Russia's Capitalist Revolution: Why Market Reform Succeeded and Democracy Failed
The Russian revolution, collapse of the Soviet Union, and Russia's ensuing transformation belong to the greatest dramas of our time. Revolutions are usually messy and emotional affairs, challenging much of the conventional wisdom, and Russia's experience is no exception. This book focuses on the transformation from Soviet Russia to Russia as a market economy, and explores why the country has failed to transform into a democracy. It examines the period from 1985, when Mikhail Gorbachev became the Soviet Union's Secretary General of the Communist Party, to the present Russia of Vladimir Putin. Aslund provides a broad overview of Russia's economic change, highlighting the most important issues and their subsequent resolutions, including Russia's inability to sort out the ruble zone during its revolution, several failed coups, and the financial crash of August 1998.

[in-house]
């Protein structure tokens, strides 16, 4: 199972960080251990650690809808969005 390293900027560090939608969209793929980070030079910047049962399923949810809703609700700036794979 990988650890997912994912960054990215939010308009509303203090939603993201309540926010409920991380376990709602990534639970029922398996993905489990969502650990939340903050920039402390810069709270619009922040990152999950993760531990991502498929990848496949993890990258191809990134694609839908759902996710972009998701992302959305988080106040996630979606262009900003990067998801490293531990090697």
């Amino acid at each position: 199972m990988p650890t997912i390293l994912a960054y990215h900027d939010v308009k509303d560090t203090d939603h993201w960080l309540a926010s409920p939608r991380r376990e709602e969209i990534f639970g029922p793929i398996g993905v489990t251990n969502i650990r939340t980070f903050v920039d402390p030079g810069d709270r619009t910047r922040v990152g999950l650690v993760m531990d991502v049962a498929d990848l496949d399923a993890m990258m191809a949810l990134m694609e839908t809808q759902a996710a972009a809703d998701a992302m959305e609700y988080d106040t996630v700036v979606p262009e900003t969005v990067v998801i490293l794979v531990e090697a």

|This book is provided by Peterson Institute for International Economics in its series Peterson Institute Press: All Books with number 4099 and published in 2007.|
|Contact details of provider:|| Postal: |
Web page: http://bookstore.piie.com/
More information through EDIRC
When requesting a correction, please mention this item's handle: RePEc:iie:ppress:4099. See general information about how to correct material in RePEc.
For technical questions regarding this item, or to correct its authors, title, abstract, bibliographic or download information, contact: (Peterson Institute webmaster)
If references are entirely missing, you can add them using this form.